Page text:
NAIROBI - A new report says Kenyan authorities have used threats, beatings and phone tapping to intimidate journalists reporting on sensitive issues.
The report, titled "Not Worth the Risk," details abuses in Kenya since 2013 that Human Rights Watch and media advocacy group Article 19 say have made it dangerous for journalists to report on controversial issues like corruption, land rights and alleged human rights violations by security services.
Otsieno Namwaya, a Human Rights Watch researcher, detailed some of the issues Kenyan journalists face.
"The government has attempted to obstruct critical journalists using legal, administrative and informal measures which include threats, intimidation, harassment online and phone surveillance, which is really a big problem right now. Most journalists are worried they are being monitored, phones tapped," Namwaya said.
The rights group says it has documented 17 cases in which 23 journalists and bloggers were attacked. At least two journalists died have been killed since 2013 while doing their jobs.
VOA spoke to journalist Isaiah Gwenji, who says he was arrested in March and beaten for four hours at a police camp in western Kenya.
"They were arresting me because of previous stories that I have been doing which they claimed were painting them in bad image," Gwenji said, "like there were incidences where people being tortured by the same officers and we also had evidence of people who had been beaten by these officers, and I was simply doing stories highlighting the violation of rights of these people."
Government spokesman Eric Kiraithe refutes the allegations in the report. He says the government is not working to silence journalists.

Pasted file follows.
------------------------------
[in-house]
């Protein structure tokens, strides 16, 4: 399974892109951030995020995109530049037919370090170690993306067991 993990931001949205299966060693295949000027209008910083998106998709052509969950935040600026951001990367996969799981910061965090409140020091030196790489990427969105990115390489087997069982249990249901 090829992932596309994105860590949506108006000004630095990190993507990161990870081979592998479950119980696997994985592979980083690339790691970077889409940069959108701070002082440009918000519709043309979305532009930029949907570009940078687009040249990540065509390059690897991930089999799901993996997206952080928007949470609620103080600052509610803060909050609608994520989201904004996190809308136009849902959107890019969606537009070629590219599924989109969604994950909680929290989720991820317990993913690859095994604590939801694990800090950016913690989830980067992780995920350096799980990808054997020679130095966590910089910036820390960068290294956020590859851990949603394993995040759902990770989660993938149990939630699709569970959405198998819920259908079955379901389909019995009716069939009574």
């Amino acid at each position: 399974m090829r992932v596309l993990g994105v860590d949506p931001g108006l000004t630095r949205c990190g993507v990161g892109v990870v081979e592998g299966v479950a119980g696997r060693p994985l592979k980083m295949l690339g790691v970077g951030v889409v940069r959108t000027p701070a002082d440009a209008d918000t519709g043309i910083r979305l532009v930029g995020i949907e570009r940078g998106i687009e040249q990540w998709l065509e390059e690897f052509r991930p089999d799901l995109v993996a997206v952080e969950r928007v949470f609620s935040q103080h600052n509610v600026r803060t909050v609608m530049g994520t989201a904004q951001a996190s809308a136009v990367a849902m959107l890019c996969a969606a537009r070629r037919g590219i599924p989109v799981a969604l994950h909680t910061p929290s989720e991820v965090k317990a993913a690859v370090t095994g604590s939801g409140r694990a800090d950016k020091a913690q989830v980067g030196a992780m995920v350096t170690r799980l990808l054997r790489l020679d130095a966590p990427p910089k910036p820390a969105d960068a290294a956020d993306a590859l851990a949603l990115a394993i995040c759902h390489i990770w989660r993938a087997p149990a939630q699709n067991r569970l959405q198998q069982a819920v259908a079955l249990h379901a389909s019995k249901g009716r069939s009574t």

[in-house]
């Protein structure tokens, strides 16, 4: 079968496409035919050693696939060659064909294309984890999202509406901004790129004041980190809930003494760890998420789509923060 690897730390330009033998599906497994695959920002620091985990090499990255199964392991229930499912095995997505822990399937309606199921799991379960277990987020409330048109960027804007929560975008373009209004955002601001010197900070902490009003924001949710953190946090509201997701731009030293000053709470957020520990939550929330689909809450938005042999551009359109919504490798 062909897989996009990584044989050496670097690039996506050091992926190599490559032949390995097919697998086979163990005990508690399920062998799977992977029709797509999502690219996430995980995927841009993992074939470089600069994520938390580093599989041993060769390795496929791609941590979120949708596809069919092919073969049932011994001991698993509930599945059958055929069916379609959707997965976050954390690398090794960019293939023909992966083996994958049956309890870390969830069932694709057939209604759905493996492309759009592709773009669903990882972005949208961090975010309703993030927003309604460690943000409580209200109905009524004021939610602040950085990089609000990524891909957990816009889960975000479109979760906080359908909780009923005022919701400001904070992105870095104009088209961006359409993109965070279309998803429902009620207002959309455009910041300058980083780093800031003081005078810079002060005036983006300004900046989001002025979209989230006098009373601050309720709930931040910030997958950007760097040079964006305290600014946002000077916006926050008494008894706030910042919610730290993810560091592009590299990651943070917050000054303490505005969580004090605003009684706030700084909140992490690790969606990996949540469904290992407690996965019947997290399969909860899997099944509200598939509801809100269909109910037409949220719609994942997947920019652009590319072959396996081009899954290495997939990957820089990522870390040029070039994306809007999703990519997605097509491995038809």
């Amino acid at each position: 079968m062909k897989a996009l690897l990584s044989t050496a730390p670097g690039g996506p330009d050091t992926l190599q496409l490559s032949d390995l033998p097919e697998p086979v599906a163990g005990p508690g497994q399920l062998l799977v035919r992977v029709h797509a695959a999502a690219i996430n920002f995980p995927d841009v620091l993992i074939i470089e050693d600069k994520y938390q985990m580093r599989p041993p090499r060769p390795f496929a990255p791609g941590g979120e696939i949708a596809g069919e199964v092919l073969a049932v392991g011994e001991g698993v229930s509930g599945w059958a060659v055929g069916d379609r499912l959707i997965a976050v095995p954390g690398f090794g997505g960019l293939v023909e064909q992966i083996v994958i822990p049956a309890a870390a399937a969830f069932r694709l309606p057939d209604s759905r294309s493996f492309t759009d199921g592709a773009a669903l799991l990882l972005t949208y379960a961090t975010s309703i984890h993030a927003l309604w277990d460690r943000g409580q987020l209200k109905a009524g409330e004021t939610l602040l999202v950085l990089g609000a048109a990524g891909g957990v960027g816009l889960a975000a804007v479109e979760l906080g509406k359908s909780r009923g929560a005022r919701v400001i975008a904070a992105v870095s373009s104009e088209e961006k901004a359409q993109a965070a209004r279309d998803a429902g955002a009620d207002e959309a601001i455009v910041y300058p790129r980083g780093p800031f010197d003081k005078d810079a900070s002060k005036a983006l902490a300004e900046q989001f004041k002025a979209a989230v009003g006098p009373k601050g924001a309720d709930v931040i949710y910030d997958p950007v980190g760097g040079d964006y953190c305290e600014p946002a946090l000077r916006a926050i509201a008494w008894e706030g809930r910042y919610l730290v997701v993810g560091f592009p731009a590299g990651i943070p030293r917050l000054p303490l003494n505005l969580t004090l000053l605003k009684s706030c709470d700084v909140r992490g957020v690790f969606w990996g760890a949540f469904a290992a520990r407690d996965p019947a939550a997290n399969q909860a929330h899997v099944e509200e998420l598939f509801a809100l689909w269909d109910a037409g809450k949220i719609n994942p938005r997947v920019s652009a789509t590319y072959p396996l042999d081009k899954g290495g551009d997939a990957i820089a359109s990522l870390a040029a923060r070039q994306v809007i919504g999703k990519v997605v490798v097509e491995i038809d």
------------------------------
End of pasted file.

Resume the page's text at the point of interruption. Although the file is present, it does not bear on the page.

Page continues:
"There might be individual cases of private conflict between one individual and the other, but the issue of systemic of muzzling journalists by the state, they are just not there," Kiraithe said. "The government is not doing that."
Henry Maina is the head of the East Africa office of Article 19, a global nongovernmental organization that promotes freedom of expression and information. With campaigning under way in these hotly contested polls, Maina says Kenya needs a free press now more than ever.
"You are likely electing people who you knew nothing about," Maina said. "You are likely to end up having people react to misinformation that may be inciteful. [They] may say things didn't work well, yet, in reality, they may have worked well. So it's … critical in a moment of electioneering that credible professional media exists."
With the vote less than three months away, HRW and Article 19 are calling on Kenyan authorities to send a clear message, and to investigate and prosecute threats against journalists.